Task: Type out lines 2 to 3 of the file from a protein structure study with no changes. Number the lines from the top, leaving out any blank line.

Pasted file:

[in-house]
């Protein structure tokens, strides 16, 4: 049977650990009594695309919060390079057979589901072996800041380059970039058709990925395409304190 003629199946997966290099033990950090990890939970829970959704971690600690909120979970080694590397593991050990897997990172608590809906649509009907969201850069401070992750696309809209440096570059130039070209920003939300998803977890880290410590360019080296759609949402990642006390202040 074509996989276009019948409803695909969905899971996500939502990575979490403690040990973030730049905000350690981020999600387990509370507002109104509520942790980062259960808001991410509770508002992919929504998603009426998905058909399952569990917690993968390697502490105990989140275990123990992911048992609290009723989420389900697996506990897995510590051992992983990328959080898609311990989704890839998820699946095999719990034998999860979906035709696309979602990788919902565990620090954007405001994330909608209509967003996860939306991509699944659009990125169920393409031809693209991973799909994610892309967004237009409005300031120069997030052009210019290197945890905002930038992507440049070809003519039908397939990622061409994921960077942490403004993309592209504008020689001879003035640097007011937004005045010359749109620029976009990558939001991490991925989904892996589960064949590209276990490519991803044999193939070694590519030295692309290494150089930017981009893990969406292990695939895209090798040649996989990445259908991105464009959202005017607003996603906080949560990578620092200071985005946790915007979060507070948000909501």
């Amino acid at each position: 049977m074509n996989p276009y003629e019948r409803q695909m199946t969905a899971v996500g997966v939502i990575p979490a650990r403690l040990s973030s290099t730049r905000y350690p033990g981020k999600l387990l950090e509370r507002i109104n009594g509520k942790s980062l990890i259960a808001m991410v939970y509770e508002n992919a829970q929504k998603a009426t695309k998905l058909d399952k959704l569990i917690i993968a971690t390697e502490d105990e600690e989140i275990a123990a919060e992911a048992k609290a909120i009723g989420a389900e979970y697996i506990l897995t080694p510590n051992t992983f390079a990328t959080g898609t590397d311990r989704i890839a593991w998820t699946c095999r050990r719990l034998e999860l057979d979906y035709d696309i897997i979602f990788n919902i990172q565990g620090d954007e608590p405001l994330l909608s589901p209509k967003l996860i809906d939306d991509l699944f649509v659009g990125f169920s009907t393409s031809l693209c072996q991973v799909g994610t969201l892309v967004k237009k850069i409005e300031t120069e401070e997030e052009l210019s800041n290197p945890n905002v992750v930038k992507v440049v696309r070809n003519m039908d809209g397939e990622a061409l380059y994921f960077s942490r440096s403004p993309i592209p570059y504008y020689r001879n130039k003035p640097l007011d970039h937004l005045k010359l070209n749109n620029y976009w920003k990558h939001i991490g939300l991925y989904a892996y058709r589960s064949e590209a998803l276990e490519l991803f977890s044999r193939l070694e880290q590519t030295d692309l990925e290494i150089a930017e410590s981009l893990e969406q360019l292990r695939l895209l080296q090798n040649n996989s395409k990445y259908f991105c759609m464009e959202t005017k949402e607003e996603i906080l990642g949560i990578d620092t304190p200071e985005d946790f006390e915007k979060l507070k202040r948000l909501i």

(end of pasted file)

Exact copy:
């Protein structure tokens, strides 16, 4: 049977650990009594695309919060390079057979589901072996800041380059970039058709990925395409304190 003629199946997966290099033990950090990890939970829970959704971690600690909120979970080694590397593991050990897997990172608590809906649509009907969201850069401070992750696309809209440096570059130039070209920003939300998803977890880290410590360019080296759609949402990642006390202040 074509996989276009019948409803695909969905899971996500939502990575979490403690040990973030730049905000350690981020999600387990509370507002109104509520942790980062259960808001991410509770508002992919929504998603009426998905058909399952569990917690993968390697502490105990989140275990123990992911048992609290009723989420389900697996506990897995510590051992992983990328959080898609311990989704890839998820699946095999719990034998999860979906035709696309979602990788919902565990620090954007405001994330909608209509967003996860939306991509699944659009990125169920393409031809693209991973799909994610892309967004237009409005300031120069997030052009210019290197945890905002930038992507440049070809003519039908397939990622061409994921960077942490403004993309592209504008020689001879003035640097007011937004005045010359749109620029976009990558939001991490991925989904892996589960064949590209276990490519991803044999193939070694590519030295692309290494150089930017981009893990969406292990695939895209090798040649996989990445259908991105464009959202005017607003996603906080949560990578620092200071985005946790915007979060507070948000909501």
């Amino acid at each position: 049977m074509n996989p276009y003629e019948r409803q695909m199946t969905a899971v996500g997966v939502i990575p979490a650990r403690l040990s973030s290099t730049r905000y350690p033990g981020k999600l387990l950090e509370r507002i109104n009594g509520k942790s980062l990890i259960a808001m991410v939970y509770e508002n992919a829970q929504k998603a009426t695309k998905l058909d399952k959704l569990i917690i993968a971690t390697e502490d105990e600690e989140i275990a123990a919060e992911a048992k609290a909120i009723g989420a389900e979970y697996i506990l897995t080694p510590n051992t992983f390079a990328t959080g898609t590397d311990r989704i890839a593991w998820t699946c095999r050990r719990l034998e999860l057979d979906y035709d696309i897997i979602f990788n919902i990172q565990g620090d954007e608590p405001l994330l909608s589901p209509k967003l996860i809906d939306d991509l699944f649509v659009g990125f169920s009907t393409s031809l693209c072996q991973v799909g994610t969201l892309v967004k237009k850069i409005e300031t120069e401070e997030e052009l210019s800041n290197p945890n905002v992750v930038k992507v440049v696309r070809n003519m039908d809209g397939e990622a061409l380059y994921f960077s942490r440096s403004p993309i592209p570059y504008y020689r001879n130039k003035p640097l007011d970039h937004l005045k010359l070209n749109n620029y976009w920003k990558h939001i991490g939300l991925y989904a892996y058709r589960s064949e590209a998803l276990e490519l991803f977890s044999r193939l070694e880290q590519t030295d692309l990925e290494i150089a930017e410590s981009l893990e969406q360019l292990r695939l895209l080296q090798n040649n996989s395409k990445y259908f991105c759609m464009e959202t005017k949402e607003e996603i906080l990642g949560i990578d620092t304190p200071e985005d946790f006390e915007k979060l507070k202040r948000l909501i």